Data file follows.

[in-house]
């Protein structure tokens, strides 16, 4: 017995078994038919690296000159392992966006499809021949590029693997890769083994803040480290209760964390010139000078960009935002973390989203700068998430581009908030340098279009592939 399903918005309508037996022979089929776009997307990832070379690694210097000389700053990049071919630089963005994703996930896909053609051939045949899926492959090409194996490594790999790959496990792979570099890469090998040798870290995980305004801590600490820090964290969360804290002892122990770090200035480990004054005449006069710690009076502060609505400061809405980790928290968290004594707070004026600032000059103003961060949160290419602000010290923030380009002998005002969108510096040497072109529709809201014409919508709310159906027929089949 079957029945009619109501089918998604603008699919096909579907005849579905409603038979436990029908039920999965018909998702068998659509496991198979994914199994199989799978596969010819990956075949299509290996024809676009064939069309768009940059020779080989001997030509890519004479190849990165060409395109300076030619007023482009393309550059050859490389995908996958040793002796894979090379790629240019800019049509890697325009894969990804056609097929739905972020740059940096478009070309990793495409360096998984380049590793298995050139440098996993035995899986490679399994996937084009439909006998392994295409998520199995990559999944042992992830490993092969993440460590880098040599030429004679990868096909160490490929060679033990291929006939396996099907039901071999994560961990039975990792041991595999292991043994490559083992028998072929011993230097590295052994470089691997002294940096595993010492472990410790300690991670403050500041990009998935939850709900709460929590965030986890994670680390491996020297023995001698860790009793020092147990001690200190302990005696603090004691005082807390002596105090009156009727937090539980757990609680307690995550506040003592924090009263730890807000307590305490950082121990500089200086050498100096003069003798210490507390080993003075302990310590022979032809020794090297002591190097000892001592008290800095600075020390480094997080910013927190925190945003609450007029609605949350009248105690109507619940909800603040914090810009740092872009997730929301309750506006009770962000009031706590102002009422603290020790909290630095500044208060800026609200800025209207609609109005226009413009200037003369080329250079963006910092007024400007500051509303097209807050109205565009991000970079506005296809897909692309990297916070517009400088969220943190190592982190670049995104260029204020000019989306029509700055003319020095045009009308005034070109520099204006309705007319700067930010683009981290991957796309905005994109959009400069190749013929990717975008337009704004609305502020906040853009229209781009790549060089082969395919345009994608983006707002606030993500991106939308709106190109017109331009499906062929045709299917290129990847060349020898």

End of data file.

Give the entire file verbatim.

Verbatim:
[in-house]
């Protein structure tokens, strides 16, 4: 017995078994038919690296000159392992966006499809021949590029693997890769083994803040480290209760964390010139000078960009935002973390989203700068998430581009908030340098279009592939 399903918005309508037996022979089929776009997307990832070379690694210097000389700053990049071919630089963005994703996930896909053609051939045949899926492959090409194996490594790999790959496990792979570099890469090998040798870290995980305004801590600490820090964290969360804290002892122990770090200035480990004054005449006069710690009076502060609505400061809405980790928290968290004594707070004026600032000059103003961060949160290419602000010290923030380009002998005002969108510096040497072109529709809201014409919508709310159906027929089949 079957029945009619109501089918998604603008699919096909579907005849579905409603038979436990029908039920999965018909998702068998659509496991198979994914199994199989799978596969010819990956075949299509290996024809676009064939069309768009940059020779080989001997030509890519004479190849990165060409395109300076030619007023482009393309550059050859490389995908996958040793002796894979090379790629240019800019049509890697325009894969990804056609097929739905972020740059940096478009070309990793495409360096998984380049590793298995050139440098996993035995899986490679399994996937084009439909006998392994295409998520199995990559999944042992992830490993092969993440460590880098040599030429004679990868096909160490490929060679033990291929006939396996099907039901071999994560961990039975990792041991595999292991043994490559083992028998072929011993230097590295052994470089691997002294940096595993010492472990410790300690991670403050500041990009998935939850709900709460929590965030986890994670680390491996020297023995001698860790009793020092147990001690200190302990005696603090004691005082807390002596105090009156009727937090539980757990609680307690995550506040003592924090009263730890807000307590305490950082121990500089200086050498100096003069003798210490507390080993003075302990310590022979032809020794090297002591190097000892001592008290800095600075020390480094997080910013927190925190945003609450007029609605949350009248105690109507619940909800603040914090810009740092872009997730929301309750506006009770962000009031706590102002009422603290020790909290630095500044208060800026609200800025209207609609109005226009413009200037003369080329250079963006910092007024400007500051509303097209807050109205565009991000970079506005296809897909692309990297916070517009400088969220943190190592982190670049995104260029204020000019989306029509700055003319020095045009009308005034070109520099204006309705007319700067930010683009981290991957796309905005994109959009400069190749013929990717975008337009704004609305502020906040853009229209781009790549060089082969395919345009994608983006707002606030993500991106939308709106190109017109331009499906062929045709299917290129990847060349020898």